This is part one of a three part series providing the essential marketing strategies you MUST drive during this downturn.
Imperative #1: PROTECT YOUR BRAND.
You might be shaking their head thinking, “my business is too small to have a brand.” Well of course you have a brand. Your brand is the essence of your company. It’s your promise to your customers. Your brand is what makes you special and defines why customers keep coming back to you.
Think about this. What would you think if Coca-Cola announced it was moving operations to China to save money? That would be so counter to the company’s all-American image that it would cause a backlash against the company. It breaks their implied promise to America.
Similarly, what would be your reaction if Trump Hotels started a line of hotels to compete with Motel 6? You would be shocked because it is so inconsistent with the brand promise Trump has nurtured. It might meet a short-term customer need for value, but in the long-term the brand would be ruined!
Everything you do and everything you don’t do defines your brand. And if you don’t carefully protect and market your brand even when times are tough, your brand will be defined by what your competitors say about you.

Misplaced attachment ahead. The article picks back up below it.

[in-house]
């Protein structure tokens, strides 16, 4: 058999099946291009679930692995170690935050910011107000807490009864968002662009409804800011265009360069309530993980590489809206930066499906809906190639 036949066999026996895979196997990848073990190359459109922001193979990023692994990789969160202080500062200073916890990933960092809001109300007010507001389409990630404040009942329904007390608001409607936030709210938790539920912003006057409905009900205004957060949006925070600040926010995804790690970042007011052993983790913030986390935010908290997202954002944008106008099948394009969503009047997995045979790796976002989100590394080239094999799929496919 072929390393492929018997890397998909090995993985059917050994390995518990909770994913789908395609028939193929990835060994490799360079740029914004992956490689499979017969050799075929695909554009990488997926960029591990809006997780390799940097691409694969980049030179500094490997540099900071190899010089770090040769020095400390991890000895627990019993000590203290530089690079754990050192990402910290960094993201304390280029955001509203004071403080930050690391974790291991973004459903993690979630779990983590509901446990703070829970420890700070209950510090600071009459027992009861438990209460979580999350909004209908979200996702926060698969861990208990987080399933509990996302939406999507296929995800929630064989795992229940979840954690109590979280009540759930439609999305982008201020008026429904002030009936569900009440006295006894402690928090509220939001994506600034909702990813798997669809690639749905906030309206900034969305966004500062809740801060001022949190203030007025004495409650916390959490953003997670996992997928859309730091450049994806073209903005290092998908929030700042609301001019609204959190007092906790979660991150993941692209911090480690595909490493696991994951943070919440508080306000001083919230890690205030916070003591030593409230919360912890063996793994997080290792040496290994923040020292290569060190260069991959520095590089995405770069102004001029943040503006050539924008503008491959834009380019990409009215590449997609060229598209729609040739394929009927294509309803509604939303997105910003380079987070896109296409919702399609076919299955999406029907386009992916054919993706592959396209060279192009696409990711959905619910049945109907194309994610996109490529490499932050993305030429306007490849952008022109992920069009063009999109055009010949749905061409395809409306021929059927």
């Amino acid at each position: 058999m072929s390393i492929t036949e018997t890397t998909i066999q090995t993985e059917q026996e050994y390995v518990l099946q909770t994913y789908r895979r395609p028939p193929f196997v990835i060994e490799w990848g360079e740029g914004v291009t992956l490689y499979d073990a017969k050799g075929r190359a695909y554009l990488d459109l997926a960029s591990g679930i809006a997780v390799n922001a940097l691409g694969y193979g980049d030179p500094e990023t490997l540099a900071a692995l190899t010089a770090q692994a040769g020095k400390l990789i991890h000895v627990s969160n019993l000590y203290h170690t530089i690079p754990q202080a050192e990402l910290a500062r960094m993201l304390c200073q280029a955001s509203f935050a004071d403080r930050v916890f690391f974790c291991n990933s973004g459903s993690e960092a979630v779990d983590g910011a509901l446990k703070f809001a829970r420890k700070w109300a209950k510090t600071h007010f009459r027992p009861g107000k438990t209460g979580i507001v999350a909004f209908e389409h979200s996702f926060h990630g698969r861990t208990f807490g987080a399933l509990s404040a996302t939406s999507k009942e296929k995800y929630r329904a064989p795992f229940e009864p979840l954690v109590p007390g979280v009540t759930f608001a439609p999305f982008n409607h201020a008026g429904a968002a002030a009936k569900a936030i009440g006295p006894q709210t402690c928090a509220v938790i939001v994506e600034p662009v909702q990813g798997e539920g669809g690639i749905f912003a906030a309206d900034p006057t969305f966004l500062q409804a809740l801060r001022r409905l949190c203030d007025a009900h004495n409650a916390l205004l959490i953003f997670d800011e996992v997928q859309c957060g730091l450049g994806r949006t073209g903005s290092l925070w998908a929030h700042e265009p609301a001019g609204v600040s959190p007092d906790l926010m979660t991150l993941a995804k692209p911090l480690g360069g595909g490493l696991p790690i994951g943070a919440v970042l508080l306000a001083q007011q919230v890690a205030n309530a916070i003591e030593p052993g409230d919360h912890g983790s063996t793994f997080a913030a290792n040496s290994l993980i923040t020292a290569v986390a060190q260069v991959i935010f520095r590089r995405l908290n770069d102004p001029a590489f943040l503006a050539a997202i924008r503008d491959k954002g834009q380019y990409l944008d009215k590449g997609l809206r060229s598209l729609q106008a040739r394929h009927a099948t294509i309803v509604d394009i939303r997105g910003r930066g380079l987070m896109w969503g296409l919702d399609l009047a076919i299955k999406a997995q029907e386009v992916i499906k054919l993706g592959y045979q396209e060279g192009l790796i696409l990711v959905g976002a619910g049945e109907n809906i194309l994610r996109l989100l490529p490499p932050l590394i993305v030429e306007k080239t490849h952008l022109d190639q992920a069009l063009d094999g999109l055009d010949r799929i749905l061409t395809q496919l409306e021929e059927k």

In the age of social media, there’s another new element that can jeopardize your brand — the constant buzz on the Internet. Today, every individual can have a stake in creating the image of your company. A bad experience in a restaurant can fly over the internet immediately over Twitter. Bad service will be reported on any number of sites that review businesses. For the first time in history, public opinion is really PUBLIC – immediately, pervasively and permanently! In this environment, listening to your customers, monitoring the buzz and reacting immediately to protect your brand is more important than ever.
One last comment about the importance of forming an impenetrable shield around your brand — in a recession, people turn to who they trust. Keep them trusting in YOU and your brand promise. Don’t do anything to react to short-term conditions that will jeopardize your success in the long-run.